Kushal Das

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Using split ssh in QubesOS 4.0

The idea behind Qubes OS is known as security by compartmentalization. You create different Qubes (VMs or domains) to compartmentalize your digital data. So that even if one of the VMs is compromised, the attacker will not be able to access data stored in other VMs.

If we look into a typical GNU/Linux user’s daily routine, ssh is a regular tool everyday. We do login to various systems, or access files over ssh. But, if you keep the ssh keys in the place where you are also running the browser, there is a chance that someone will try to access the files by attacking through the browser. Yesterday we all read many things which can be done by attacking through the browsers (Yay! SECURITY!!!).

In this tutorial, we will learn about split-ssh and how we can keep the actual ssh keys safe in QubesOS. At the time of writing this article (2018-01-05), the commit in the master branch is 1b1786f5bac9d06af704b5fb3dd2c59f988767cb.

Modify the template VM

Because we will be adding things to /etc directory of our VMs, we will have to do this in the template VM. Because in the normal VMs the /etc directory will be a fresh copy every time we restart the VM. I modified fedora-26 as that is my default template.

First, add the following code in the /etc/qubes-rpc/qubes.SshAgent file in the template VM and then shut it down.

notify-send "[`qubesdb-read /name`] SSH agent access from: $QREXEC_REMOTE_DOMAIN"

Creating the actual ssh-vault VM

Next task is to create a new VM, I named it ssh-vault. The name is important to remember as the code/configuration will access the ssh keys based on the vault VM name. You can have as many ssh vaults as you want. Remember to open the configuration after creation and set the networking to None.

Start the vault VM, either create a new pair of ssh key, or copy your existing key in there. Remember to use qvm-copy command to copy the files, no network is available.

[Desktop Entry]

Then add the above content to the ~/.config/autostart/ssh-add.desktop file. You may have to create the autostart directory.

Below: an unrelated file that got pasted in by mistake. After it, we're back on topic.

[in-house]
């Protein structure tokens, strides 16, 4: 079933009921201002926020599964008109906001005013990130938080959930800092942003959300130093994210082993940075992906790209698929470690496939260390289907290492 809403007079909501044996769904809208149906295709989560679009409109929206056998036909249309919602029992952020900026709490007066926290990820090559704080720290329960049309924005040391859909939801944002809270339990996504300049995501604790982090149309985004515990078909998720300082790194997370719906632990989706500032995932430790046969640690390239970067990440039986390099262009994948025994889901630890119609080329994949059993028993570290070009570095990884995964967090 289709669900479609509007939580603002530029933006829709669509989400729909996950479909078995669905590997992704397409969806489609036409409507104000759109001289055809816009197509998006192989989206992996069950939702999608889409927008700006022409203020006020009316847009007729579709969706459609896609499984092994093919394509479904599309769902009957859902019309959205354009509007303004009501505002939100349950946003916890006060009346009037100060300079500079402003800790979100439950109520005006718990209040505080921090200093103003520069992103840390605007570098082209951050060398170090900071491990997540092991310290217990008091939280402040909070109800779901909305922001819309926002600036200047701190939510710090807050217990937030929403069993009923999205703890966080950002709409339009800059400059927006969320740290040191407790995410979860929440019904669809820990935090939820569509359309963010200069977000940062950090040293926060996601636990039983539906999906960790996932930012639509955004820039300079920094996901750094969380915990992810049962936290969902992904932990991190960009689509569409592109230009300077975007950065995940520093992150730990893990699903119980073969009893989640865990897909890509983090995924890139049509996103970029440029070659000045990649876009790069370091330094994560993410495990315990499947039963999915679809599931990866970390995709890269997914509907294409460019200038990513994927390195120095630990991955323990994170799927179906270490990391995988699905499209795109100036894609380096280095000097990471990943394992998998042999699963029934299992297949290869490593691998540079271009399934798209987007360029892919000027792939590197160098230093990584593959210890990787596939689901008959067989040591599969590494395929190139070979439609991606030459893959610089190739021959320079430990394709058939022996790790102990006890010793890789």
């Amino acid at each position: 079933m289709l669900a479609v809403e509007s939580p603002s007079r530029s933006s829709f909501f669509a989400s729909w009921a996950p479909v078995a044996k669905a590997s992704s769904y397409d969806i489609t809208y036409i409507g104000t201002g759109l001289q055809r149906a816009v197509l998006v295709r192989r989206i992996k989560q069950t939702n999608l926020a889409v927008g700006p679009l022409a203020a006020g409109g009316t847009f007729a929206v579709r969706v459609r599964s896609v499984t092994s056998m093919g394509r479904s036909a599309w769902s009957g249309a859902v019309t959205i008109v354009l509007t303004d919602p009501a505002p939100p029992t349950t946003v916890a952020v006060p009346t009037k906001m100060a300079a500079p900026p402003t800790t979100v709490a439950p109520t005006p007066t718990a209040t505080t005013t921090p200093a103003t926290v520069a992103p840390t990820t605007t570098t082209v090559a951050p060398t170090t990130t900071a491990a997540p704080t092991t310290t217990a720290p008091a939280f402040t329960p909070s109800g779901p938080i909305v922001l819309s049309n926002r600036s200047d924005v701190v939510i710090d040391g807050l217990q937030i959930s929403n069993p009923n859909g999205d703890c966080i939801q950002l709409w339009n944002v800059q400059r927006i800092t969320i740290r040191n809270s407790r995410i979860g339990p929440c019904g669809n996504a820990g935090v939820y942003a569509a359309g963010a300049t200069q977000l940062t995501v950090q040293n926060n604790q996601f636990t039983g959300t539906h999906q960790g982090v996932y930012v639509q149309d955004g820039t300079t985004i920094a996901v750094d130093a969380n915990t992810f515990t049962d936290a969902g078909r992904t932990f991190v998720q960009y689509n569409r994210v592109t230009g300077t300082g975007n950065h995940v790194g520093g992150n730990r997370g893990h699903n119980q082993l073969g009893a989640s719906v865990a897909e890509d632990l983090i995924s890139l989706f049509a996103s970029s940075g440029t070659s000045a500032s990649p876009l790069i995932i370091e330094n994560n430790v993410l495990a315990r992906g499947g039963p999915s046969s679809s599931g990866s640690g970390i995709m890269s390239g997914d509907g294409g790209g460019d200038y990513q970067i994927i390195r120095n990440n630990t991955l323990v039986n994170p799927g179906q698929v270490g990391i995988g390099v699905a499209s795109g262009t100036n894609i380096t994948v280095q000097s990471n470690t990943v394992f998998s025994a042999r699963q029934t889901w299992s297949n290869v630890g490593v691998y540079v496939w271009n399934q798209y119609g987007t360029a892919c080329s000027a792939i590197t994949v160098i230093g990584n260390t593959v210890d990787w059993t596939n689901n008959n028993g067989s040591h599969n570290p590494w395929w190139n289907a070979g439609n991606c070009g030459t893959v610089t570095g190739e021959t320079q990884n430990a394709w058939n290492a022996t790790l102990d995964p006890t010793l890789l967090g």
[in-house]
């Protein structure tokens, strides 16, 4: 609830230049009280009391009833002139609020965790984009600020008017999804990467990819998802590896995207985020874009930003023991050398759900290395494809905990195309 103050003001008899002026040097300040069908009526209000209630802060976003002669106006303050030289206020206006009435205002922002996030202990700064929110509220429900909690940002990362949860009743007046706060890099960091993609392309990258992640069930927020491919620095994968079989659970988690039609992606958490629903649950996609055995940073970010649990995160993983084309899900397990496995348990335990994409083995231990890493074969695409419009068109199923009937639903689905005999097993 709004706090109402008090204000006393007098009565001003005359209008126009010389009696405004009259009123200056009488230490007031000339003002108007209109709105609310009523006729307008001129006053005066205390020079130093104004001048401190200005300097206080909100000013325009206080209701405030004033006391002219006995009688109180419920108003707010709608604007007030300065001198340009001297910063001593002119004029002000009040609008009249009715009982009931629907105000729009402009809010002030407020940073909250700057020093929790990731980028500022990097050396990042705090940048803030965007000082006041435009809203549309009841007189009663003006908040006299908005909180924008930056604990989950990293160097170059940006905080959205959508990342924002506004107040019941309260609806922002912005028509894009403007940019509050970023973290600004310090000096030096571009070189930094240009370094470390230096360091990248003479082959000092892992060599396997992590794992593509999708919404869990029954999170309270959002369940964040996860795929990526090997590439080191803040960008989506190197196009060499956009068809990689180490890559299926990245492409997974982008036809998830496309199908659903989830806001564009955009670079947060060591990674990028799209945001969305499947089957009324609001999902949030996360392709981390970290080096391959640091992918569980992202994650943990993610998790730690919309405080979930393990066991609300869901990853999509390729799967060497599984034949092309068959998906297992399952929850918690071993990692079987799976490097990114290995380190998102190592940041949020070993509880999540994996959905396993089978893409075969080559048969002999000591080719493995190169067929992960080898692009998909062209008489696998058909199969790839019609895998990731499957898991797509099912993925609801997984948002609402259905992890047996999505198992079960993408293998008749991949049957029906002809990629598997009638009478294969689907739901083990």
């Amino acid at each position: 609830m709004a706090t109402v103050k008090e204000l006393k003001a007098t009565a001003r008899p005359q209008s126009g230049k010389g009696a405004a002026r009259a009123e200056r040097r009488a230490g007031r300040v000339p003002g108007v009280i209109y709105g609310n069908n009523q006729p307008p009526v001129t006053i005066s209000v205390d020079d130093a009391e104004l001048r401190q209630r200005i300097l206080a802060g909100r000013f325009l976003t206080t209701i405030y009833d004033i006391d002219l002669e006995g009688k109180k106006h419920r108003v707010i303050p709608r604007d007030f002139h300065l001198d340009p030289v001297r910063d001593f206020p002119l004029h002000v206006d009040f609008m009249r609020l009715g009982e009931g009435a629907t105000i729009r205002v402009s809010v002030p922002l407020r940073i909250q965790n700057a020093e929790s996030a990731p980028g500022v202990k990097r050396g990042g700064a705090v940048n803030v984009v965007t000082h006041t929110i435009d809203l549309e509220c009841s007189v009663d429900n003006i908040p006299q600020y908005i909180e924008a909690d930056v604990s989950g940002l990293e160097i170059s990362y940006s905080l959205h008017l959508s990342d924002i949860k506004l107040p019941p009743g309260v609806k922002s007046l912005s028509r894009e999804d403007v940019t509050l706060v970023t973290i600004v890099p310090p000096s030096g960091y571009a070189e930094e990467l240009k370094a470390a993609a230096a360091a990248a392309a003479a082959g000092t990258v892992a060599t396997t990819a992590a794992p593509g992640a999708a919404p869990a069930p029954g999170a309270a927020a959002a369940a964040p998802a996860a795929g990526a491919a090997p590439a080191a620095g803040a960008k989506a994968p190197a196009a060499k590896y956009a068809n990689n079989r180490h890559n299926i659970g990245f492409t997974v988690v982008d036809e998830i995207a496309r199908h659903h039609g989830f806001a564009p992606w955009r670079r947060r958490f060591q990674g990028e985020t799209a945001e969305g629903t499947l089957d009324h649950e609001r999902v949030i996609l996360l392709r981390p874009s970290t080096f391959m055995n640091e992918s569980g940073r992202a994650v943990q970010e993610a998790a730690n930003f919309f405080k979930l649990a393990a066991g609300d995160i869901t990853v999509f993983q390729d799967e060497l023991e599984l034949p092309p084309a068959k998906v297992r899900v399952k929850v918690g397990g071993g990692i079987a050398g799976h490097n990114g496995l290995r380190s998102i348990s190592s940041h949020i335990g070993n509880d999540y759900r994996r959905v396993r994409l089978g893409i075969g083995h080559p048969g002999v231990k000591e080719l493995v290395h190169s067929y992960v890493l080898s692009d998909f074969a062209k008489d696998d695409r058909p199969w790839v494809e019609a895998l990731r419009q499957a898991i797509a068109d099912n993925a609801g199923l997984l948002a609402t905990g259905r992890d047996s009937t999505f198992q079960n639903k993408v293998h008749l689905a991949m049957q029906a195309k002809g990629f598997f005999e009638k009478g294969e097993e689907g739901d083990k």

$ mkdir -p .config/autostart
# vim ~/.config/autostart/ssh-add.desktop

Configuring the client VM

Client VM is the VM in which you use the ssh key. Add the following to the /rw/config/rc.local file, and then make the file executable. Remember to use sudo for the same.


if [ "$SSH_VAULT_VM" != "" ]; then
	export SSH_SOCK=/home/user/.SSH_AGENT_$SSH_VAULT_VM
	rm -f "$SSH_SOCK"
	sudo -u user /bin/sh -c "umask 177 && ncat -k -l -U '$SSH_SOCK' -c 'qrexec-client-vm $SSH_VAULT_VM qubes.SshAgent' &"

If you look carefully at the shell scrip above, you will find we are setting the vault VM name using a variable called SSH_VAULT_VM. Change this name to whatever VM you want to use as the vault.

$ sudo vim /rw/config/rc.local
$ sudo chmod +x /rw/config/rc.local

Next, we will add the following to the ~/.bashrc file, so that ssh can find the right socket file.

# Set next line to the ssh key vault you want to use

if [ "$SSH_VAULT_VM" != "" ]; then

Then I restarted the vault and client VMs. Because my ssh key also has a passphrase, I entered that using ssh-add command in the ssh-vault VM.

Configuring the policy in dom0

In QubesOS you will have to define a policy in the dom0, based on that the VMs can talk to each other (using QubeOS’ internal). In my case I want only the emails VM should be able to ask to get access to the ssh keys. So, I added the following in /etc/qubes-rpc/policy/qubes.SshAgent file.

emails ssh-vault ask

The above policy rule says that when the emails VM tries to contact ssh-vault VM, it has to ask for permission to do so from the user.

Using ssh (finally!)

At this moment you can safely start the client VM, and try to ssh into anywhere. It will open up an authentication dialog, you will have to select and click on Okay button to give access to the ssh keys. You will also see a notification in the top notification area.

There is an active IRC channel #qubesin the Freenode server. Join there and ask any doubts you have.